Erika Preval - Simply Put

Tag: business etiquette

Let’s Get Down to Business: EMAIL ETIQUETTE

It’s National Business Etiquette Week, and I’m celebrating by sharing quick tips for ensuring you’re viewed as a polished professional. Please follow along and share these posts that will appear throughout the week!

On email:

There are a few email mistakes that will leave recipients less than impressed before reading the body of your message. Follow this advice, when addressing emails, for a more thoughtful and efficient approach:

Cc/Bcc - People rarely want their email address shared with the public, as it often leads to spam. Avoid using the Cc: (carbon copy) field when sending emails to recipients who don’t know each other. Instead, use your email address in the To: field, and all others within Bcc: (blind carbon copy). The recipient will see your email address only.

Reply All – When responding to an email with multiple email addresses displayed, you have the option to Reply or Reply All. Unless your response is relevant to the entire group, only respond to the sender using Reply. 15 responses of “I’ll be there,” can quickly crowd an inbox and wastes time.

Subject – Always include a subject line for your email so that it’s not deleted, lost or unopened. The subject should be specific and straightforward, as the recipient will use it to prioritize opening. Excessive exclamation points or using ALL CAPS are digital equivalents of yelling. Italicize or use dashes instead.


Let’s Get Down to Business: DINING ETIQUETTE


It’s National Business Etiquette Week, and I’m celebrating by sharing quick tips for ensuring you’re viewed as a polished professional. Please follow along and share these posts that will appear throughout the week!

On dining:

There’s no shortage of rules when it comes to dining etiquette, but I’d like to share five that you should keep in mind before your next business lunch or dinner:

Musical Chairs: Your guest or person considered of higher rank should be offered the most desirable seat at the table. This might one facing outward with a view of the restaurant, or the cushy booth as opposed to a hard chair.

Little Black Dress: When wearing dark clothing, request a black napkin from your server. A white one will leave you in search of a lint roller after the meal!

BMW: Which bread plate is yours? Remember the brand: B (bread), M (meal), W (water). Your place setting is set in the same order, with bread & butter plate on the left, meal in the middle, and water glass on the right.

The Perfect Pair: Should someone ask for the pepper to be passed, please pass the salt, as well. The two are always passed together, however, don’t season your food before tasting it.

Check, please: The person who extends the invitation is the host and should pay for it. Avoid any awkward moments at the end of the meal by providing your form of payment to the maitre d’ or server in advance, or letting them know that the bill should be presented to you. Never fight over a bill if someone offers to pay. You can counter once, but then thank them graciously.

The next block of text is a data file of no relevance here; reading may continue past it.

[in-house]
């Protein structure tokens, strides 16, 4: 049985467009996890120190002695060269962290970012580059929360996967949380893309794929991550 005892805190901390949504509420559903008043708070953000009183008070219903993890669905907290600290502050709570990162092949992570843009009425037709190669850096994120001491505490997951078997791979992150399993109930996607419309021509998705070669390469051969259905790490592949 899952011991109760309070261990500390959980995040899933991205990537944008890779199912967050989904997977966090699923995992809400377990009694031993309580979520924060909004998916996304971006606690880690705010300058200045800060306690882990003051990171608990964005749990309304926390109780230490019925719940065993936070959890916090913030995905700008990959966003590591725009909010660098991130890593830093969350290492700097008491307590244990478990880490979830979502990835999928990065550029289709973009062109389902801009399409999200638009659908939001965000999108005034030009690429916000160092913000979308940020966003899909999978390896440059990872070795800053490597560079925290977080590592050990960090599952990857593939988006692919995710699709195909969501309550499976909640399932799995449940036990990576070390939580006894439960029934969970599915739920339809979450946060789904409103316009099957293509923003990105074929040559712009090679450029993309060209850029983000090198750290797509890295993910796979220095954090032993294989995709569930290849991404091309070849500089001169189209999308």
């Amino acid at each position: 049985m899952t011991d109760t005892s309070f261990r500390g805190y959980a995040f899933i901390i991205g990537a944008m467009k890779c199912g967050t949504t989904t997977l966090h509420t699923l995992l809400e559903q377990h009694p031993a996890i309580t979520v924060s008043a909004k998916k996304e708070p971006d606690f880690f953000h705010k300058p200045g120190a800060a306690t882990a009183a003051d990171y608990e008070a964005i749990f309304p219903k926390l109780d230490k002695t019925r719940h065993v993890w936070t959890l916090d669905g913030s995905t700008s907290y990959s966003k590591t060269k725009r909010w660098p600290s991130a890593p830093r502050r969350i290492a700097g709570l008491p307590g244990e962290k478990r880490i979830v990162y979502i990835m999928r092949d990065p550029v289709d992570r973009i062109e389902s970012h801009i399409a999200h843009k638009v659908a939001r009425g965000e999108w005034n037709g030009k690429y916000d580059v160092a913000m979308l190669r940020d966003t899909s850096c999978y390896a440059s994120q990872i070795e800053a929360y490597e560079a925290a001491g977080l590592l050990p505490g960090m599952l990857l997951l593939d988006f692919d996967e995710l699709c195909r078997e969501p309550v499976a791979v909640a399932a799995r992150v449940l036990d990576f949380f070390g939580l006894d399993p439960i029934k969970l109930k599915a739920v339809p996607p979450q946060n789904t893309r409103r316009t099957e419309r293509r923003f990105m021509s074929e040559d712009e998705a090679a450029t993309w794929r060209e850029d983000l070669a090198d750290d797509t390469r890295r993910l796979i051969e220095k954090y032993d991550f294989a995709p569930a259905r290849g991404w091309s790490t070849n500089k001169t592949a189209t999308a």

It’s said that you should never judge a book by its cover. Considering that first impressions are made within 7 seconds of meeting someone, we’ll have to assume that judgment is being dished out rather often.  Parents typically seek me out because of things that are going on around the table with their children, however I begin each series of Charm events with the seven essential ingredients to make a great first impression. One of those ingredients: a proper handshake. I’ve felt quite a few handshake maladies from adults, as of late. So, I thought I’d share a few of the symptoms to look out for, as well as the common cure.

Diagnosis: Floppy Fish

Symptoms: Most often dished out by ladies, the limp posturing of the hand causes this form of handshake to feel more like grasping a dead fish than a person possessing confidence.

Diagnosis: Bone Crusher

Symptoms: A crunched knuckle handshake most often given by men, this action might elicit a look of discomfort on the face of its recipient, but always leaves an impression of aggression.

Diagnosis: The Glove (A.K.A. The Politician’s Handshake)

Symptoms: A sign of closeness, the recipient’s right hand or shoulder is cupped by the left hand of the opposite person during the handshake; a gesture reserved for a personal setting – never for business.

Treatment: A Proper Handshake

Dosage: Extending your right hand (thumb pointing up), connect the web between your index finger and thumb firmly with that of the other person’s hand. Shake, with an up and down motion, three to four times (elbow close to your body) and release. Repeat as necessary.

Do you have a healthy handshake? The best way to find out is by practicing with someone who will give an honest opinion. In this case, practice really does makes perfect, and will lead to great first impressions when interacting with people – beyond those seven seconds.

Be well,